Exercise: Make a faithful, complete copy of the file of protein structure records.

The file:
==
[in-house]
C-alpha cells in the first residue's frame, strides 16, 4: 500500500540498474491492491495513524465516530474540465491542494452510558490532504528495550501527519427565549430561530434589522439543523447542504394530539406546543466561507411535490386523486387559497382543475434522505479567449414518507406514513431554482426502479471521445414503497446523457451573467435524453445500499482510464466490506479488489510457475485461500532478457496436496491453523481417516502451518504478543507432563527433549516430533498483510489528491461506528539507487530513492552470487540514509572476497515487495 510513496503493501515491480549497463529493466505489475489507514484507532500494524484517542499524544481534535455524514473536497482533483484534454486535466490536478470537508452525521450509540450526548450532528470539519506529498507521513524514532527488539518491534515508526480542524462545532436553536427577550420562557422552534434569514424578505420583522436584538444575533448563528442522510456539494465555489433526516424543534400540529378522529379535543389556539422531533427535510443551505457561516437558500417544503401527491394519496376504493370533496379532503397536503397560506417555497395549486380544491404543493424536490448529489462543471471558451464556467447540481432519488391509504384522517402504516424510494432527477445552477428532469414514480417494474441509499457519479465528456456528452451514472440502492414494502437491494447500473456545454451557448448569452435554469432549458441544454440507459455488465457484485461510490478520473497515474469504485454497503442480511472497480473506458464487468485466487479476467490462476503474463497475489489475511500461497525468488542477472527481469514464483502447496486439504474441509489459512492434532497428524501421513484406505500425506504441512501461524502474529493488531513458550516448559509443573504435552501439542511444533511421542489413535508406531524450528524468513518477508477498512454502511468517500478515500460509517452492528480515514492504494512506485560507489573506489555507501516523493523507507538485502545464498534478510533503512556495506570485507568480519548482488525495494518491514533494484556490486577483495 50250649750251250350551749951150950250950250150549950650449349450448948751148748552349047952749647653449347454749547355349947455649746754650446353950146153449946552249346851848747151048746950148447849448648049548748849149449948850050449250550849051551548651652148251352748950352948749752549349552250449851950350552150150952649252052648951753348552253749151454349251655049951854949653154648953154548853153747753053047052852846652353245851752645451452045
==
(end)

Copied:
[in-house]
C-alpha cells in the first residue's frame, strides 16, 4: 500500500540498474491492491495513524465516530474540465491542494452510558490532504528495550501527519427565549430561530434589522439543523447542504394530539406546543466561507411535490386523486387559497382543475434522505479567449414518507406514513431554482426502479471521445414503497446523457451573467435524453445500499482510464466490506479488489510457475485461500532478457496436496491453523481417516502451518504478543507432563527433549516430533498483510489528491461506528539507487530513492552470487540514509572476497515487495 510513496503493501515491480549497463529493466505489475489507514484507532500494524484517542499524544481534535455524514473536497482533483484534454486535466490536478470537508452525521450509540450526548450532528470539519506529498507521513524514532527488539518491534515508526480542524462545532436553536427577550420562557422552534434569514424578505420583522436584538444575533448563528442522510456539494465555489433526516424543534400540529378522529379535543389556539422531533427535510443551505457561516437558500417544503401527491394519496376504493370533496379532503397536503397560506417555497395549486380544491404543493424536490448529489462543471471558451464556467447540481432519488391509504384522517402504516424510494432527477445552477428532469414514480417494474441509499457519479465528456456528452451514472440502492414494502437491494447500473456545454451557448448569452435554469432549458441544454440507459455488465457484485461510490478520473497515474469504485454497503442480511472497480473506458464487468485466487479476467490462476503474463497475489489475511500461497525468488542477472527481469514464483502447496486439504474441509489459512492434532497428524501421513484406505500425506504441512501461524502474529493488531513458550516448559509443573504435552501439542511444533511421542489413535508406531524450528524468513518477508477498512454502511468517500478515500460509517452492528480515514492504494512506485560507489573506489555507501516523493523507507538485502545464498534478510533503512556495506570485507568480519548482488525495494518491514533494484556490486577483495 50250649750251250350551749951150950250950250150549950650449349450448948751148748552349047952749647653449347454749547355349947455649746754650446353950146153449946552249346851848747151048746950148447849448648049548748849149449948850050449250550849051551548651652148251352748950352948749752549349552250449851950350552150150952649252052648951753348552253749151454349251655049951854949653154648953154548853153747753053047052852846652353245851752645451452045